Thursday, May 8, 2014

Delia Latham: Dancing Dialogue

(Following is the first installment of a series on dialogue. Follow-ups comin'atcha each Thursday for the next (?) weeks. Playing this one by ear.)

Writing dialogue is an acquired skill for most of us. Few writers get it right the first time, but the ones who succeed at becoming published and actually selling books keep at it until they do.

The simple truth is, dialogue in fiction cannot be dull, dry and deadly boring. Think of a wallflower—present, but unessential to the activity, and mostly overlooked.

No, no, no. No. Dialogue has to sparkle and shine and dance. It must be the pizzazz that makes the party perfect!

Conversation between a book’s characters (yes, dialogue) drives the emotion, action and conflict. If it isn’t crisp…if it isn’t sharp…if it doesn’t capture a reader’s entire attention—make her laugh or cry, shock her or set her on edge, arouse his sympathy or make him want to punch a hole in the wall—then it isn’t done right.

It isn’t dancing.

Come along. Let’s learn the melody that will make our dialogue dance a lively two-step.

Dance Step #1:

Know what it is. Simply stated, dialogue is a verbal exchange between two or more characters. (Only one person talking equals monologue, and isn’t usually well-received—in real life or in fiction.)

Dance Step #2:

Know what it does for a storyline.

Dialogue serves more than on purpose in fiction, each of them equally important. Let’s step them off, one at a time.

1.      Advances plot and scene. Essential information can be provided in an interesting manner through dialogue. It's how readers learn things they need to know about the story without being fed a dump of information that leaves them yawning.

On a more piecemeal level, dialogue reveals the purpose of a scene—and every scene must have one.  If it doesn’t, toss it and save your characters a few words. But when there is a need for a scene, there is almost always a need for dialogue too.

2.      Reveals character. What kind of people are your characters? Dialogue done well reveals who they are at heart. Is she spoiled by a lifetime of silver spoons? Maybe he’s street smart—because he had to be to survive. Dialogue can bring to light a character’s hopes and dreams, doubts and fears, foibles and follies, and do so without blasting the reader with boring backstory. Everything can be communicated to your very smart readers simply by what and how a character speaks.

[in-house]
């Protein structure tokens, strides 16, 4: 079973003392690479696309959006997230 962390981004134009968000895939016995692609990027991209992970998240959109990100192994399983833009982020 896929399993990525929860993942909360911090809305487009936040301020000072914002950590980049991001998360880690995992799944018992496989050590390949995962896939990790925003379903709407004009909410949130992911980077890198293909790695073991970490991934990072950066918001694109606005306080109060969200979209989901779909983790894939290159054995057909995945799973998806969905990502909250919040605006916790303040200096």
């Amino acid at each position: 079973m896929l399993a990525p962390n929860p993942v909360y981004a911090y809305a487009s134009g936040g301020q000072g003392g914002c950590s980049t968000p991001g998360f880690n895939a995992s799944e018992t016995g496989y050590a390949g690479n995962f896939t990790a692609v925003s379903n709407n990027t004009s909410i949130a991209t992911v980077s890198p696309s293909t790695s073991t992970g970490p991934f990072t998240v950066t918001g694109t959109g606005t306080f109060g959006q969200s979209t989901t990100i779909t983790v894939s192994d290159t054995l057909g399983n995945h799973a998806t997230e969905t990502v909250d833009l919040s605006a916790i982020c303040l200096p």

3.      Shows geographical and environmental detail. Each person is a culmination of his or her life events, home environment and geographical location. That’s what gives each of us a unique personality that is essentially who we are. Cowpokes from Texas are likely to have a slow, southern drawl, and say “ma’am” a lot. Socialites from Manhattan may be fashion conscious and/or a bit snooty. Someone raised in a strict religious home, even if they no longer consciously adhere to that religion’s tenets, will reveal that background in certain things they say, or the way they say them. Does she unconsciously quote scripture, or refer to Bible characters? Bingo. That tells your reader something they need to know.

4.      Creates, increases, or reveals conflict. Words are powerful. They can kill, or they can bring life. The casual revelation of a secret can start a feud, break up a marriage, dash a plan, destroy a dream. Kind words have been known to talk a prospective suicide off a ledge. The right word at the right time can make miracles happen—sometimes even in real life. :) In fiction, they’re the oil that keeps the story moving and makes things happen—good things and bad. Dialogue—the words the characters speak—is the melody that makes the music that inspires the dance.
5.      Balances story elements. Action and description are both necessary to a good tale, but long passages of either can be boring and send a reader out shopping for a new book. Dialogue breaks up those necessary chunks of doldrum-ite,  turning them into fascinating little verbal fireworks.
Could we come up with more purposes for dialogue? Sure, but these are enough to prove the necessity of learning how to use it well. 

(Next week we'll cover some do's and don'ts to improve your dance steps.)

Delia Latham
(c) May 2014


Does your dialogue dance a lively two-step? A blog series from #DeliaLatham shows how. #PelicanBookGrp

Does your dialogue dance? Discover some tips on how to party! @DeliaLatham


  1. Great points on a valid topic, Delia. A long time ago I "learned" that a reader overlooks the word said. But I now use it sparingly and attempt to incorporate action beats so it's clear which character is talking...

    1. Me too, LoRee. Funny how "things" change as time goes by, isn't it? :) I'm so glad you came by!

  2. I love dialogue when it flows and carries a story and gets you more involved with the characters and how and what they're thinking. It's quick reading, moves things along, and gets me into the story. HOWEVER, if it's ho hum dialogue about the weather for instance, it can make me close a book never to be opened again! Dialogue, a blessing or a curse...with the same pen these words can be written...